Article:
“To be able to get off campus and have something to do and something to see, and almost like a little dose of home… I think has been a draw [for students]. [At Bates] We didn’t have any way to support the local community, or… get off campus for a few minutes, so I hope that this is something the Middlebury students will love,” Kestner said.
Several college students also work at Middleton, something with which Kestner is familiar. “Having had Monelle Burlington for over 10 years, I have had a lot of college students over the years as my employees,” Kestner said. “I love having college students in, and I respect every college student who is looking to pick up a part time job on top of their studies… I understand you’re in school for your studies and that is the main focus, but I can also tell that employees really love having a little something to do that gives them more structure.”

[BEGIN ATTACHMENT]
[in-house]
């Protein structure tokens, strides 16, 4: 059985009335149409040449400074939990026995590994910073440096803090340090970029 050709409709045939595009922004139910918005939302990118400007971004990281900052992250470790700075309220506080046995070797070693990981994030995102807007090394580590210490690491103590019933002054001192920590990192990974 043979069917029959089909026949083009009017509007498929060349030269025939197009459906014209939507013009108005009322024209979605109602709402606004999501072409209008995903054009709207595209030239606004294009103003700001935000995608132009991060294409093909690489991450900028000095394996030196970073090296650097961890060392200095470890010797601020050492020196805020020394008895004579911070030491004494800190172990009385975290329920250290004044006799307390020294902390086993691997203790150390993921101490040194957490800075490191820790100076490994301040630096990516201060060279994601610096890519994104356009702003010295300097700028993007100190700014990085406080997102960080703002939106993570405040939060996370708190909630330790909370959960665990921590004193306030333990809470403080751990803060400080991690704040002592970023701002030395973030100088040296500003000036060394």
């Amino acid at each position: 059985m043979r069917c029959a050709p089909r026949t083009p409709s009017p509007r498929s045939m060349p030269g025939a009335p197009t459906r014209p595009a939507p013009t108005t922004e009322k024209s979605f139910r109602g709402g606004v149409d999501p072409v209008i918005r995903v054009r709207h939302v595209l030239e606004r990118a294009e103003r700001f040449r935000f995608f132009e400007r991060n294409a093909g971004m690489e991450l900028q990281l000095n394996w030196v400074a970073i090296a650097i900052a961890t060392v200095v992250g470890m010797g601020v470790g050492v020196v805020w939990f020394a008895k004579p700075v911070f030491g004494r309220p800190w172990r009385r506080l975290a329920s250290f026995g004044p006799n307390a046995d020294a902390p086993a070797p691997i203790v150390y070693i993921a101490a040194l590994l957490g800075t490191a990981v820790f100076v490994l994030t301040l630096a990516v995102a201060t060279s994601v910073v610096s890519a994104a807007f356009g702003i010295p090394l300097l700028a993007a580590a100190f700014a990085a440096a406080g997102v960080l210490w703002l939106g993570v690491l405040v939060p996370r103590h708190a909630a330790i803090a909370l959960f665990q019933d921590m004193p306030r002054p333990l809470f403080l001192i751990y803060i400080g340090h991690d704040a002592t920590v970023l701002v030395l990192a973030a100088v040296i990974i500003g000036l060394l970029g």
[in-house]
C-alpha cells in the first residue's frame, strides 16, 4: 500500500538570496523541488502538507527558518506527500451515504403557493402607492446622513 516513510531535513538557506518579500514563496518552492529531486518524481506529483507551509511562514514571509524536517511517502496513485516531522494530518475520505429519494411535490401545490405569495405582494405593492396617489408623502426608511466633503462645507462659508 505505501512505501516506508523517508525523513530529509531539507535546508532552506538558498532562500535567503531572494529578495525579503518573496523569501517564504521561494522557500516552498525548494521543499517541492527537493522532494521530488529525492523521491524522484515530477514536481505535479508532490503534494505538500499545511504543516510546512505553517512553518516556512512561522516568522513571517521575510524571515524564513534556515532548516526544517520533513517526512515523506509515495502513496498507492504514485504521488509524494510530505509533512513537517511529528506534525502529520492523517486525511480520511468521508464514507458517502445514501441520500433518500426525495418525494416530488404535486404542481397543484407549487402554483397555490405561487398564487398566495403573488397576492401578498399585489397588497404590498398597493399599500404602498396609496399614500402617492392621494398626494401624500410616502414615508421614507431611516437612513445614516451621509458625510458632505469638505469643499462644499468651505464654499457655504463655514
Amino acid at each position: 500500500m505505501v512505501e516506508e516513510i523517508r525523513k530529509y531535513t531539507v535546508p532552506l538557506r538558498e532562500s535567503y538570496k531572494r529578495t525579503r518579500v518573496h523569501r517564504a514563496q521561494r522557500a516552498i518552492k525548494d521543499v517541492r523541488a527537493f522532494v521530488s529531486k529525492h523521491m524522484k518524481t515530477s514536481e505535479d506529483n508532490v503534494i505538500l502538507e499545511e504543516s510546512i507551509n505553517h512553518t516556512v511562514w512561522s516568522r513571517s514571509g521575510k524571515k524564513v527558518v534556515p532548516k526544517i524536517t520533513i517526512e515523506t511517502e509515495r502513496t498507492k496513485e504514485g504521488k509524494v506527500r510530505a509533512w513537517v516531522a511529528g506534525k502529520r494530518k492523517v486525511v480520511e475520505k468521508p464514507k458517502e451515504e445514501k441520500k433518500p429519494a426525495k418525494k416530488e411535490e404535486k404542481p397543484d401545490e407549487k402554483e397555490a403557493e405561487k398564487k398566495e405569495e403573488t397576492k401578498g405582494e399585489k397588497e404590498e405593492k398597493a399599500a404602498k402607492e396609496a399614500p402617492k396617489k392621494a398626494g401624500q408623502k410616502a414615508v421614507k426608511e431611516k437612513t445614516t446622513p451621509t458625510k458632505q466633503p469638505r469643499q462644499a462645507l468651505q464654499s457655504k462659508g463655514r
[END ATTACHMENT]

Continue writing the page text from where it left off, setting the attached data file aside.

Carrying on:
Kestner also said she aims to show students a wider range of possible future uses for their degrees. As an Economics major in college, Kestner said she was “laser focused” on going into finance, and never really aware of what other business options might be. “All businesses have the same structures and workings, and it’s about how you give your creative spin on it,” she said. “I was really excited about giving students an opportunity to see a store open from scratch.”
Alyssa Provost, the manager of Middleton, is one such student. Provost attends a university other than Middlebury, and has taken the semester off to learn about entrepreneurship through her work at Middleton.